Posted: May 23, 2013
Here are some tools you'll need to DIYWayne Farlow
The Wall Street Journal recently ran an article entitled A New Era for Do-It-Yourself Investing. This article evaluated the low-cost and free investment tools available online to help investors who wish to manage their own investments and receive investment advice for little or no cost.
As with any DIY project, DIY investors should be willing to research and execute an investment strategy that matches their risk profile to the time they are willing to dedicate to investing. If you are a DIY investor, here are some investment tools that may be worth adding to your investment toolbox.
1. Develop an investing plan and stick to It.
DIY investors often do not have a written, well-defined investment plan. A good investment plan includes strategies for both bull and bear markets. The plan should include strategies for obtaining risk-adjusted returns that meet or exceed the investor’s expectations over a complete market cycle. The key to a successful investment plan is to have an “all-weather plan” and to stick to it. Investment plans often fail when the investor decides their current plan isn’t providing adequate returns and begins making wholesale plan changes because a market is rapidly increasing or decreasing.
2. Diversify your portfolio.
Having 10 mutual funds does not a diversified portfolio make. A well-diversified portfolio contains a) U.S. equities and/or equity funds with all market Caps, b) international equities and equity funds, c) alternative investments such as gold funds, REITs, business development companies and long/short equity funds and d) fixed income from direct bonds and bond funds, appropriate for current market conditions.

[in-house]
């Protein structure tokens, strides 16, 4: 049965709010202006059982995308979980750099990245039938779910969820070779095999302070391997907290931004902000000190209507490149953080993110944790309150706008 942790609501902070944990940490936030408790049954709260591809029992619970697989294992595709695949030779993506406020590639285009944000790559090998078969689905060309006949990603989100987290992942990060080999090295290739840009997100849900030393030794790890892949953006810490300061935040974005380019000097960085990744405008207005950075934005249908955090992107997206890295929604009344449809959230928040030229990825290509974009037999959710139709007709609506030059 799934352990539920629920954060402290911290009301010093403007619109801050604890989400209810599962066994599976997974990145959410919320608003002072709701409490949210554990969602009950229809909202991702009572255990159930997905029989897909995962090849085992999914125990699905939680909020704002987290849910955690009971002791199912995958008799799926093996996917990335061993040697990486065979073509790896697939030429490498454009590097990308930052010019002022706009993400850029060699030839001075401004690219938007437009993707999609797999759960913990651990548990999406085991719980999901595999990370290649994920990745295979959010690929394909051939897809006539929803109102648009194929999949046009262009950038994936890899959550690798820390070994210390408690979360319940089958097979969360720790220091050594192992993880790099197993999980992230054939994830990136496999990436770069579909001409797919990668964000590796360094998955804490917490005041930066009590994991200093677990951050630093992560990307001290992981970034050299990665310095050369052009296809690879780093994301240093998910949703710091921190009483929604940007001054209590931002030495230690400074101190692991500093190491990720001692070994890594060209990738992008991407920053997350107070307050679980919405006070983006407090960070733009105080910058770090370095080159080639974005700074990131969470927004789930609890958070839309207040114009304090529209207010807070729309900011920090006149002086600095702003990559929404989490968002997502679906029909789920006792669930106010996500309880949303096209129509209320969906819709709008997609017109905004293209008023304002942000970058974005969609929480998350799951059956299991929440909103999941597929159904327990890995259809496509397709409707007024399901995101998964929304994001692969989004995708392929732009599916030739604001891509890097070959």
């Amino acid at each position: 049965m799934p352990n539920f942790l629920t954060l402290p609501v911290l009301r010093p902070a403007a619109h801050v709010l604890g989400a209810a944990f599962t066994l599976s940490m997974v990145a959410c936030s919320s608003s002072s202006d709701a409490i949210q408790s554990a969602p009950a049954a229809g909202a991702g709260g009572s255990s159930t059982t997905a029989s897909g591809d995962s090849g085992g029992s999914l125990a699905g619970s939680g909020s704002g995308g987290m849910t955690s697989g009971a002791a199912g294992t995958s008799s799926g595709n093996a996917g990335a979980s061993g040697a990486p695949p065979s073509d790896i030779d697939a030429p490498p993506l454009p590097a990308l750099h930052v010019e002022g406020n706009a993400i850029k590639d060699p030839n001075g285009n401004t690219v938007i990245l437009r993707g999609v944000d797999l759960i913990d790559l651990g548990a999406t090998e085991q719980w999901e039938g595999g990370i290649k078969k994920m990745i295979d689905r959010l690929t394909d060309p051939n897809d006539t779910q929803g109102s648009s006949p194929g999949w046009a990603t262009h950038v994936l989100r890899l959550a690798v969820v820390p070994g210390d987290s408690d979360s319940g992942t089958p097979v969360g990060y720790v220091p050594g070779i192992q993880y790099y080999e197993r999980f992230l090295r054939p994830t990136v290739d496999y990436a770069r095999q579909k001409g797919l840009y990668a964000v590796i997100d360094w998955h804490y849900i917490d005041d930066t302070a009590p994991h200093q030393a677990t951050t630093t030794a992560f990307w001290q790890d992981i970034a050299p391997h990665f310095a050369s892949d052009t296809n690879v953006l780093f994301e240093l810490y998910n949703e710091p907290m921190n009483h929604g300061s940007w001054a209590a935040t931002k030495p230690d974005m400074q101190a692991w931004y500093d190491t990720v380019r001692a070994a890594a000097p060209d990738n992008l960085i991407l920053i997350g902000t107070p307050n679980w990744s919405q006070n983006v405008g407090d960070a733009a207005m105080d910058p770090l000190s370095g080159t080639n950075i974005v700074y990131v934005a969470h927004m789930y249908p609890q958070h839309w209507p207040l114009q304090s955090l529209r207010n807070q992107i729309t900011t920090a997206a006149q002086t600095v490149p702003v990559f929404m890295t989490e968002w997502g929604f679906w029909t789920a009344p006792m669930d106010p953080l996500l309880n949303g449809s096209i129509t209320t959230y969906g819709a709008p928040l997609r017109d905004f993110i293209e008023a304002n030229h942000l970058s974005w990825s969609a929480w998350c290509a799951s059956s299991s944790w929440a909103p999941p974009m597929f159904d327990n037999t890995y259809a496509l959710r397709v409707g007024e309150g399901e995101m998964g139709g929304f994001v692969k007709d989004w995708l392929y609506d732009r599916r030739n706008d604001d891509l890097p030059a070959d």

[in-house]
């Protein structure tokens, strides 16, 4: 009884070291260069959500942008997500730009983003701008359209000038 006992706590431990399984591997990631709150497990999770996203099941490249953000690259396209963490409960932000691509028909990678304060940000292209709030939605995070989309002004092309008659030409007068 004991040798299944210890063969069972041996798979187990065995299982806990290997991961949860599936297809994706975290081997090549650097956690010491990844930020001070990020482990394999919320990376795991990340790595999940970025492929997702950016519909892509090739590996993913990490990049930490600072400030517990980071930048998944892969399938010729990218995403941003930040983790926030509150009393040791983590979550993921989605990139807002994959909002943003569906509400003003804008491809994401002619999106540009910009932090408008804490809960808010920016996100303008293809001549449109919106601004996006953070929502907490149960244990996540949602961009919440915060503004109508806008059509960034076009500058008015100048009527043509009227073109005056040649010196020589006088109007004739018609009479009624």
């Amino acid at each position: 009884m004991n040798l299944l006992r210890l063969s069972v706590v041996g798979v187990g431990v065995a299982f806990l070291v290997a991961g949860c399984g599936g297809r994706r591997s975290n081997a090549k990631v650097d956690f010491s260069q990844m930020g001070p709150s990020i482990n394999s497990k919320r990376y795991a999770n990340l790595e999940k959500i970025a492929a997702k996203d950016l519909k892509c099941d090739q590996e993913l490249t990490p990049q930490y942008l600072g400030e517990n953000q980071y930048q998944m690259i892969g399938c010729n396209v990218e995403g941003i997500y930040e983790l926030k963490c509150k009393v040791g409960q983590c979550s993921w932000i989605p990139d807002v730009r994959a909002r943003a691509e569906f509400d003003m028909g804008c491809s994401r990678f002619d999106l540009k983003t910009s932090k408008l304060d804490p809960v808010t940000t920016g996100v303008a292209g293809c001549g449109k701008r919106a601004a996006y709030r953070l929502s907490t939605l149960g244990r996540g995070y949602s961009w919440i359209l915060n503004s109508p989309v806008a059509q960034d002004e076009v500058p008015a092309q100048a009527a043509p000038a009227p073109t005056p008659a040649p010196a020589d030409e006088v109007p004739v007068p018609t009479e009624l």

3. An investor is not a trader
Successful investors in individual securities find stocks that are appropriately valued, with good long-term growth potential and an increasing dividend yield. Fund investors find appropriately diversified, low cost index funds, or lower cost actively managed funds, with an investment management philosophy matching theirs. Short-term trading of securities and/or funds leads to high trading costs, higher taxes and often significant under-performance.
4. Do your research
DIY investors often buy a security or fund after receiving a “hot tip” from a TV show or an investment newsletter. When investing, it is critical to thoroughly research the security or fund with multiple investment resources. Investments should be made only after all required research is completed. If the investment fits your plan, then and only then should the investment be added to the investment portfolio.
5. Acknowledge your emotions
Emotions are an inevitable part of investing, whether the investor is a DIY investor or a professional investment advisor. Fear can be overwhelming when markets are tumbling. Because investing is both uncertain and involves the investor’s funds, it is impossible not to be emotionally engaged. By having an “all-weather” investment plan, and sticking to it as the market recedes, an investor can decrease their emotional turmoil. If emotions are pushing an investor to take action that is contrary to their investment plan, they should carefully analyze whether to change the plan or change the investment decision.
If one is committed to securing the appropriate investment tools and spending the time and energy required for DIY investing, there is no reason why they cannot be successful. DIY investing is similar to DIY furniture making. With the proper tools, expertise and patience, some people are capable of building beautiful furniture. A successful DIY investor should have many of the same characteristics as a DIY furniture maker.
Wayne Farlow is the founder of Financial Abundance, LLC, a Registered Investment Advisor firm. He is a Certified Financial Planner (CFP®), focusing on Retirement Planning, Investment Management, Small Business Owner Planning and Sudden Wealth/Inheritance Planning. His book, “Financial Abundance Guide,” is available free at www.farlowfinancial.com . He can be reached at firstname.lastname@example.org or at 303-554-0309.